Reselling concert tickets is one of my favorite ways to meet spending requirements to earn credit card sign-up bonuses. Whether you make a profit or not, any income from reselling tickets should be reported come tax time. For taxes, StubHub isn’t required to send you a 1099-K unless you make you have more than 200 transactions or if gross payments from StubHub exceed $20,000, though laws may differ by state. As a note, StubHub does not deduct the fees paid to them when calculating gross payments so this figure will be higher than what is actually deposited into your bank account. Whether you receive a 1099 or not, income is income and you should be prepared when it’s time to do your taxes.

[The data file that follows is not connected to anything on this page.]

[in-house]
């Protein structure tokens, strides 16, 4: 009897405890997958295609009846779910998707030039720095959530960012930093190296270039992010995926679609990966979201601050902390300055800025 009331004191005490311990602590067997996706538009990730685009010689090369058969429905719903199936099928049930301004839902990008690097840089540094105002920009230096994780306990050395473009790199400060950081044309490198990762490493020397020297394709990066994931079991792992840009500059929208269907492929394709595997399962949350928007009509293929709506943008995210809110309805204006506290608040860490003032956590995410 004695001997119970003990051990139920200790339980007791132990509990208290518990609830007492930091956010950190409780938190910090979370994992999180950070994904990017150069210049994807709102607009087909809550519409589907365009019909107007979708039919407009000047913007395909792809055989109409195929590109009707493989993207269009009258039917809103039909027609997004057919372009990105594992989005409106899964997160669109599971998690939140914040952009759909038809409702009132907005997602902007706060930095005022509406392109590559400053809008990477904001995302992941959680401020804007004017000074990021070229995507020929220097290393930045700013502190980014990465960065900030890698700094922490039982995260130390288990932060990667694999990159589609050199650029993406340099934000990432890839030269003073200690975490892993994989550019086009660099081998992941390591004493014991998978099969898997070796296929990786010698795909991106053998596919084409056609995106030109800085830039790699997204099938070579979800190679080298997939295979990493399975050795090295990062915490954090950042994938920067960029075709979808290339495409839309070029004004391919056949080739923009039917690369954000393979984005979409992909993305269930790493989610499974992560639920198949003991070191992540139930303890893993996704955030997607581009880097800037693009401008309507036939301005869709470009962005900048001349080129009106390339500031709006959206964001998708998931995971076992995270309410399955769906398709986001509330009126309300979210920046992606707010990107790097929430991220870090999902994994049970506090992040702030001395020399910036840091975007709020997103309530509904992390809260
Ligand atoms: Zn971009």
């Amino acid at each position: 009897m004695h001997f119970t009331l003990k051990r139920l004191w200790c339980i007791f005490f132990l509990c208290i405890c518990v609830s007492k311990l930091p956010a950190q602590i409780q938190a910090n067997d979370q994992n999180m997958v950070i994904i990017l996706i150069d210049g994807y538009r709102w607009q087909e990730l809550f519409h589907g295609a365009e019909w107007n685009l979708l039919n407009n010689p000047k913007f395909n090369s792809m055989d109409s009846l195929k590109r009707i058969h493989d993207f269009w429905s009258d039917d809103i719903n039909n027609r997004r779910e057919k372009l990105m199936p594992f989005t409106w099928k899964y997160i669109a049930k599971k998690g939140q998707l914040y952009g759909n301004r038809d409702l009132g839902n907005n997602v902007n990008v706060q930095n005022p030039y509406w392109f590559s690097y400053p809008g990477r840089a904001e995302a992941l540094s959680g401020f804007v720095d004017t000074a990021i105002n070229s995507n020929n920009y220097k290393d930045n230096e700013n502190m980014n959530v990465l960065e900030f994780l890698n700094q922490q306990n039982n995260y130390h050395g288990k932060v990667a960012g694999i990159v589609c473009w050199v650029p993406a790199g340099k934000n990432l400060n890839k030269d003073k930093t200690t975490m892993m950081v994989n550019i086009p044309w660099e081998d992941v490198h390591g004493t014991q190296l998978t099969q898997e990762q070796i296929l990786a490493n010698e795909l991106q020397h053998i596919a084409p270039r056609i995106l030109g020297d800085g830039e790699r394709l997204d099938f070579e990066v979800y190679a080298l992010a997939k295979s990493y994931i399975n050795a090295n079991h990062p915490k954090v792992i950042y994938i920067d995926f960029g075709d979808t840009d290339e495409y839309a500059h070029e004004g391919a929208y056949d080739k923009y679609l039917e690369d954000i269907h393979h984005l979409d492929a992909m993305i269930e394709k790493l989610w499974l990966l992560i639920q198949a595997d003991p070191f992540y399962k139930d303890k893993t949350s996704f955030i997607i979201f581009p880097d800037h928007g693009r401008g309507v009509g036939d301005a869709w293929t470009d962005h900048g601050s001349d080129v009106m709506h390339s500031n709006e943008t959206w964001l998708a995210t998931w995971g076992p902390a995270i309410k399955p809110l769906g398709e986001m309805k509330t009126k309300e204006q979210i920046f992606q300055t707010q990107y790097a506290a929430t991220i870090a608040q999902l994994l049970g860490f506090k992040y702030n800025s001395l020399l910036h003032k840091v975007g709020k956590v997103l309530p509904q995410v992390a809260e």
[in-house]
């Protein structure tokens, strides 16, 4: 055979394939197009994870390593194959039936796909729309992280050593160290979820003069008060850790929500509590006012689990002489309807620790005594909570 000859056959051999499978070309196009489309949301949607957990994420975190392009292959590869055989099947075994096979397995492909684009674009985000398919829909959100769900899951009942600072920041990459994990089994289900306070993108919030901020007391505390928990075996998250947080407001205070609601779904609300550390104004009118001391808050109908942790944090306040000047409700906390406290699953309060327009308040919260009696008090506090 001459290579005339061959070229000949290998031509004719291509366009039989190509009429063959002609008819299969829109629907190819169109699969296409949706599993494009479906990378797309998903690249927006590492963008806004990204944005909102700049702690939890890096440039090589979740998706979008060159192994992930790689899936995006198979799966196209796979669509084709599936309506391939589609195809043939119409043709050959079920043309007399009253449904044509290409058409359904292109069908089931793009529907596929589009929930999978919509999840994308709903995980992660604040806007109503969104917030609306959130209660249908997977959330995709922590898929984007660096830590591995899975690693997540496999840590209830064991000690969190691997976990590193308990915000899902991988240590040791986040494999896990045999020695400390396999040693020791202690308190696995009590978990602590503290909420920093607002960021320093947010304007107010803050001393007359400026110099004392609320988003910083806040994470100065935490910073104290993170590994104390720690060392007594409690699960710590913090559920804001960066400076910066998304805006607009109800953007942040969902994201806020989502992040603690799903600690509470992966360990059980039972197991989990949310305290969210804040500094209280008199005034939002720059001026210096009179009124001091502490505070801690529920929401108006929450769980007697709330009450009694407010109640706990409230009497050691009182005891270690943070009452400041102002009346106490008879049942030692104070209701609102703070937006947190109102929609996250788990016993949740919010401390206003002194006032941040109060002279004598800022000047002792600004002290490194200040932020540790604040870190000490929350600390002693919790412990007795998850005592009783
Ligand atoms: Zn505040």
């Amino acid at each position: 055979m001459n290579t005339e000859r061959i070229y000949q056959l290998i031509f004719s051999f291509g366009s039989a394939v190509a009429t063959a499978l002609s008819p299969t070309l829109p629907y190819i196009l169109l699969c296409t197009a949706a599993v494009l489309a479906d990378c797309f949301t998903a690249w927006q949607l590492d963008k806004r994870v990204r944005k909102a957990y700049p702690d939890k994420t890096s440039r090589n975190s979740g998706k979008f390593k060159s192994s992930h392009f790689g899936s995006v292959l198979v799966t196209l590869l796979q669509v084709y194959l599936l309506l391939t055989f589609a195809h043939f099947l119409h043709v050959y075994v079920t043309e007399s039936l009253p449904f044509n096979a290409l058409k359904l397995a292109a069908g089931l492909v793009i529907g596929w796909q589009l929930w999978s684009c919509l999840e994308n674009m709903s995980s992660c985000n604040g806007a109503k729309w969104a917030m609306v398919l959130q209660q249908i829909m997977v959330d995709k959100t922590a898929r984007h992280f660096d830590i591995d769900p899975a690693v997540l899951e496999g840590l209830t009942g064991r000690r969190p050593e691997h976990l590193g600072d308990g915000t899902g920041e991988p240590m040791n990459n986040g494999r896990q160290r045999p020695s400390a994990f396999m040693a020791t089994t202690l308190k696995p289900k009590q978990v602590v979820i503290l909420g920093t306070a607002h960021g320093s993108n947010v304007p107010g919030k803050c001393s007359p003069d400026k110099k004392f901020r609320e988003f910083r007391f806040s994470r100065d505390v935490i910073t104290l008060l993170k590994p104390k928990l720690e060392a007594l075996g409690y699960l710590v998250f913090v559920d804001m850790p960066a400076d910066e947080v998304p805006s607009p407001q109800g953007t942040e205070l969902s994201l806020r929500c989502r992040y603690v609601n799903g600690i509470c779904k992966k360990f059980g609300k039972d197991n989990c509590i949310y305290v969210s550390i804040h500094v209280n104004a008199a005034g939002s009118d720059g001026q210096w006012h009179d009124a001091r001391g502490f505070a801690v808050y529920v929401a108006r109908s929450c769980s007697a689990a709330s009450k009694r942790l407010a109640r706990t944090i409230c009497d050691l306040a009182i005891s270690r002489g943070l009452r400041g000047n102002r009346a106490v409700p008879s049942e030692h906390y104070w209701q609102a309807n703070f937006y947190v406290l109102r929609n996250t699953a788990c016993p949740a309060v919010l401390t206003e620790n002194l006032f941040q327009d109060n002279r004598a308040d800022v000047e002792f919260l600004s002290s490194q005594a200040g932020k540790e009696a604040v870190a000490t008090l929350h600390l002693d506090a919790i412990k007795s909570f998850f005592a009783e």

If you plan on getting into the ticket resale game, here’s the most valuable thing I’ve learned about managing my records. Ninety days after an event occurs, Ticketmaster will no longer display the event on your account, making it impossible to download a receipt. Do yourself a favor and stay organized by downloading receipts immediately after each purchase. You’ll thank yourself in the event of an IRS audit.
Make your life easier by saving receipts after each ticket purchase. Whether you receive a 1099-K or not, it’s in your best interest to report any income to avoid trouble down the road. The internet has some great information, but always consult a tax advisor when in doubt.